Friday, March 8, 2013

Fwd: qotd: Only 2% of individual plans meet "essential health benefit" requirements

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-------- Original Message --------
Subject: qotd: Only 2% of individual plans meet "essential health
benefit" requirements
Date: Fri, 8 Mar 2013 10:15:08 -0800
From: Don McCanne <>
To: Quote-of-the-Day <>

March 7, 2013
Almost No Existing Health Plans Meet New ACA Essential Health Benefit
By Kev Coleman

Given that health insurance plans will have to meet new minimum coverage
standards starting in 2014, HealthPocket examined the current
marketplace of individual health plans to measure the market disruption
that will occur as these plans are replaced by plans compliant with the
new standards.

Our research took the Affordable Care Act's Essential Health Benefits as
our starting point. The Essential Health Benefits are the minimum
categories of health insurance coverage that every qualified health plan
must have starting January 1, 2014. HealthPocket then examined 11,100
individual health plans across the United States to see how many plans
had coverage in each of the Essential Health Benefit categories.

The data shows that there will be a near complete transformation of the
individual and family health insurance market starting in 2014. Less
than 2% of the existing health plans in the individual market today
provide all the Essential Health Benefits required under the Affordable
Care Act (ACA).

On average, the health plans provided 76% of the ACA's Essential Health
Benefits. Benefits such as hospitalization, emergency care, and
ambulatory services (such as visits to a primary care doctor or
specialist) were covered by almost all plans in one form or another. A
more detailed analysis of our results revealed that the missing 24% of
Essential Health Benefits were concentrated around a few categories.

Dental and vision care for children was the least likely of the
Essential Health Benefits to be provided in base benefits for a health
insurance plan. Only one out of four plans nationally had these benefits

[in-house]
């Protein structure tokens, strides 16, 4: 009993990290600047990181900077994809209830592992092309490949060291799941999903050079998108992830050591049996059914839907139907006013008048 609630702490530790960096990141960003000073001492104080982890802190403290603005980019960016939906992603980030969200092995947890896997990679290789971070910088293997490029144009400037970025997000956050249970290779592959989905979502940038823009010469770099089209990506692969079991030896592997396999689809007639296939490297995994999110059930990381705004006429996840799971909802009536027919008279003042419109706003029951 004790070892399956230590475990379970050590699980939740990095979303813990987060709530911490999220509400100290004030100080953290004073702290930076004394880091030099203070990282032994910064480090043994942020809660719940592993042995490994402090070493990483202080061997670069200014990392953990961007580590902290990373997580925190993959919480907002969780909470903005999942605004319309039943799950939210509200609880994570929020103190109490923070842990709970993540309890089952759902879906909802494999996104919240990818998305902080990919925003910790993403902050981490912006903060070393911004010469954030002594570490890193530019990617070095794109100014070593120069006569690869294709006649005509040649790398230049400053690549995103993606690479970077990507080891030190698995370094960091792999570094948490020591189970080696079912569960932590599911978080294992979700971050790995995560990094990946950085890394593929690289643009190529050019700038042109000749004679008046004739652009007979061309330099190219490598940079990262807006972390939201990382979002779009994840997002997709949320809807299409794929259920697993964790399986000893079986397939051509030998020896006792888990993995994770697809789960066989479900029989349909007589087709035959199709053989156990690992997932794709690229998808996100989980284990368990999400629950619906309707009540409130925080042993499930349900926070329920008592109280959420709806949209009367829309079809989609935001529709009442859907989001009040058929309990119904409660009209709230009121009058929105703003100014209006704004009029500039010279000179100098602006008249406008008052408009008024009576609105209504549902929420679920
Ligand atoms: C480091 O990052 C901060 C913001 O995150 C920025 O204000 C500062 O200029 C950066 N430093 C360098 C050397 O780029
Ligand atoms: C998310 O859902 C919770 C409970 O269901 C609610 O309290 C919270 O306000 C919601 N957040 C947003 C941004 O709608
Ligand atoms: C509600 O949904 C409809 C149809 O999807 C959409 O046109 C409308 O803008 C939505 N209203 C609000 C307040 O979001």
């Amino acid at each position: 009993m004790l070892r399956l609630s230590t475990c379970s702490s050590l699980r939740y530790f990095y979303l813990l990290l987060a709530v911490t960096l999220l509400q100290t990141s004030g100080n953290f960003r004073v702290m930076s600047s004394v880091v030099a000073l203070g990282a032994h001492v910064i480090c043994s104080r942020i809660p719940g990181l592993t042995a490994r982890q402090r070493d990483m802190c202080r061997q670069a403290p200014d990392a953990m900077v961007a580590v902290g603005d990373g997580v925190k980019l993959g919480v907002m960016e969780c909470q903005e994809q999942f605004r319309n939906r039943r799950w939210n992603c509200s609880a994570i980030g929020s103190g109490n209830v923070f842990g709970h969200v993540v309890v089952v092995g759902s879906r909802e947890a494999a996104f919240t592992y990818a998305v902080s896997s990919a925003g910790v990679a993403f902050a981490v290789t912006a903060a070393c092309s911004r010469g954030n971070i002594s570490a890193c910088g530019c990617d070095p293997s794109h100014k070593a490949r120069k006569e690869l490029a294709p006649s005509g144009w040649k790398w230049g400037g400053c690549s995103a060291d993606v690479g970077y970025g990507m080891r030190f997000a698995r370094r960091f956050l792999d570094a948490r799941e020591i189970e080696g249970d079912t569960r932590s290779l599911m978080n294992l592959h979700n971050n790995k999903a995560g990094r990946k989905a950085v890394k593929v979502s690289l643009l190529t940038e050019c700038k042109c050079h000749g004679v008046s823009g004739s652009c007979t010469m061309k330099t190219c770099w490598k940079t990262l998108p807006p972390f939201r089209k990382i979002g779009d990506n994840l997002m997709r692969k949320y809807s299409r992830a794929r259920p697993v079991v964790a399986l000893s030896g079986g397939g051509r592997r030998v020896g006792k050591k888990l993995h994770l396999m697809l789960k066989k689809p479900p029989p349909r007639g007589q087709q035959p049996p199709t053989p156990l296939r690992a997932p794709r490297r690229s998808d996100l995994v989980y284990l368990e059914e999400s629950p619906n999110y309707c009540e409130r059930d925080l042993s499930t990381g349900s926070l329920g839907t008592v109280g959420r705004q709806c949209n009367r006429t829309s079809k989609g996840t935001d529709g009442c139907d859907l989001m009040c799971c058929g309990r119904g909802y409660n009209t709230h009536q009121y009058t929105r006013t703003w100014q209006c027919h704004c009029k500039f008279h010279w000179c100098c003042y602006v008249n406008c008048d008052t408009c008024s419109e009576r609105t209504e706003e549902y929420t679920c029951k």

within their base coverage. Looking at these benefits at a more granular
level revealed that only 8% of plans provided coverage for dental
check-up services. Maternity coverage was nearly as infrequent as
pediatric dental and vision coverage. Two thirds of health plans did not
offer their beneficiaries prenatal, delivery, and postnatal healthcare
coverage. Substance Use Disorder Coverage was frequently absent in
health insurance coverage as well. Only half of plans covered inpatient
and outpatient services for substance use issues (e.g. alcohol or drug
addiction). Mental health coverage was slightly better with six out of
ten plans covering inpatient and outpatient treatment.

Implications for Health Insurance Premiums?

One of the questions raised by the results of this study is whether the
coverage expansion required by the ACA will cause premiums to rise in
2014. Although the answer to that question is beyond the scope of this
study, premiums could rise due to a combination of factors, including:

* The closing of the coverage gap as described in this study

* Guarantee issue provisions that will allow people with pre-existing
medical conditions to enroll in health plans

* ACA actuarial value requirements on the maximum out-of-pocket costs
that can be charged to beneficiaries

Comment: One of the problems that needed to be addressed by the
Affordable Care Act (ACA) was the fact that health plans in the
individual market have very skimpy benefits - benefit packages that were
designed by private insurers who were attempting to keep their premiums
competitive. This study confirms the extent of the inadequacies of these

In response, ACA included a mechanism to require a minimum basic level
of essential health benefits (EHB). The expansion of the benefits to be
covered, along with guaranteed issue to those with preexisting
disorders, and placing a maximum on out-of-pocket costs, will all result
in significantly higher premiums for plans offered in the individual
market. That is in spite of the fact that many will still find the
benefits to be deficient, and will still face large out-of-pocket costs
because of the low actuarial values of the plans that most people will

Even with subsidies, these plans will be expensive. And for those who do
not qualify for subsidies? Maybe those potential purchasers would
finally see the wisdom of establishing an equitable public system of
financing health care through progressive taxes - a single payer
national health program. They certainly aren't going to like what they
are going to get under ACA.

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